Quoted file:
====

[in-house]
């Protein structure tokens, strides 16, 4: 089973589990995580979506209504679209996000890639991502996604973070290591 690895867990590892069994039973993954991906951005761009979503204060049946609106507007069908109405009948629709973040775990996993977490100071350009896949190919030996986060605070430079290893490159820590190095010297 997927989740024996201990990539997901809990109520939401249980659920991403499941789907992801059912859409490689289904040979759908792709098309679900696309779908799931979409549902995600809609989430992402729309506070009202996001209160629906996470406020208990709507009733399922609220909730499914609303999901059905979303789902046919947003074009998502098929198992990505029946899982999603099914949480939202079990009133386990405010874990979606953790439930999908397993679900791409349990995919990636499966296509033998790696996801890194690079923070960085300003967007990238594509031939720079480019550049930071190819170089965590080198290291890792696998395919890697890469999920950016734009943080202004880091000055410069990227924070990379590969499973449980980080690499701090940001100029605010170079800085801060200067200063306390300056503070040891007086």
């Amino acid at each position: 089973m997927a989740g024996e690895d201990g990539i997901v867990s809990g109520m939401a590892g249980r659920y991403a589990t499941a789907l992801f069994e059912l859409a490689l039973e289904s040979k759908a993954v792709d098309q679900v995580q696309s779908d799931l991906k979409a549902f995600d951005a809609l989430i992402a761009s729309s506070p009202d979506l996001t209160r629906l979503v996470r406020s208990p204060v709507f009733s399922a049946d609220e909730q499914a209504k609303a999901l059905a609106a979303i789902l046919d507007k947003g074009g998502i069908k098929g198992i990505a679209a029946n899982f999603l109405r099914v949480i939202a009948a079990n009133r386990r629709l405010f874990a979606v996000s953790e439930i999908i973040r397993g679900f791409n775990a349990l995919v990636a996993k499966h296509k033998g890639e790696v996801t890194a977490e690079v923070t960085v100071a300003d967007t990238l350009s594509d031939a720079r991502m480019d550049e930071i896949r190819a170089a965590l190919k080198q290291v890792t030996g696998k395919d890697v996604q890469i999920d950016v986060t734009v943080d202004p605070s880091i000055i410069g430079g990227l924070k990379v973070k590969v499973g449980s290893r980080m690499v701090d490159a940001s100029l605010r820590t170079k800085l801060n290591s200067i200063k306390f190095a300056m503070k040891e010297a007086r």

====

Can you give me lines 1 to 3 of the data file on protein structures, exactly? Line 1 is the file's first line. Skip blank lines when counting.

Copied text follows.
[in-house]
């Protein structure tokens, strides 16, 4: 089973589990995580979506209504679209996000890639991502996604973070290591 690895867990590892069994039973993954991906951005761009979503204060049946609106507007069908109405009948629709973040775990996993977490100071350009896949190919030996986060605070430079290893490159820590190095010297 997927989740024996201990990539997901809990109520939401249980659920991403499941789907992801059912859409490689289904040979759908792709098309679900696309779908799931979409549902995600809609989430992402729309506070009202996001209160629906996470406020208990709507009733399922609220909730499914609303999901059905979303789902046919947003074009998502098929198992990505029946899982999603099914949480939202079990009133386990405010874990979606953790439930999908397993679900791409349990995919990636499966296509033998790696996801890194690079923070960085300003967007990238594509031939720079480019550049930071190819170089965590080198290291890792696998395919890697890469999920950016734009943080202004880091000055410069990227924070990379590969499973449980980080690499701090940001100029605010170079800085801060200067200063306390300056503070040891007086």
């Amino acid at each position: 089973m997927a989740g024996e690895d201990g990539i997901v867990s809990g109520m939401a590892g249980r659920y991403a589990t499941a789907l992801f069994e059912l859409a490689l039973e289904s040979k759908a993954v792709d098309q679900v995580q696309s779908d799931l991906k979409a549902f995600d951005a809609l989430i992402a761009s729309s506070p009202d979506l996001t209160r629906l979503v996470r406020s208990p204060v709507f009733s399922a049946d609220e909730q499914a209504k609303a999901l059905a609106a979303i789902l046919d507007k947003g074009g998502i069908k098929g198992i990505a679209a029946n899982f999603l109405r099914v949480i939202a009948a079990n009133r386990r629709l405010f874990a979606v996000s953790e439930i999908i973040r397993g679900f791409n775990a349990l995919v990636a996993k499966h296509k033998g890639e790696v996801t890194a977490e690079v923070t960085v100071a300003d967007t990238l350009s594509d031939a720079r991502m480019d550049e930071i896949r190819a170089a965590l190919k080198q290291v890792t030996g696998k395919d890697v996604q890469i999920d950016v986060t734009v943080d202004p605070s880091i000055i410069g430079g990227l924070k990379v973070k590969v499973g449980s290893r980080m690499v701090d490159a940001s100029l605010r820590t170079k800085l801060n290591s200067i200063k306390f190095a300056m503070k040891e010297a007086r």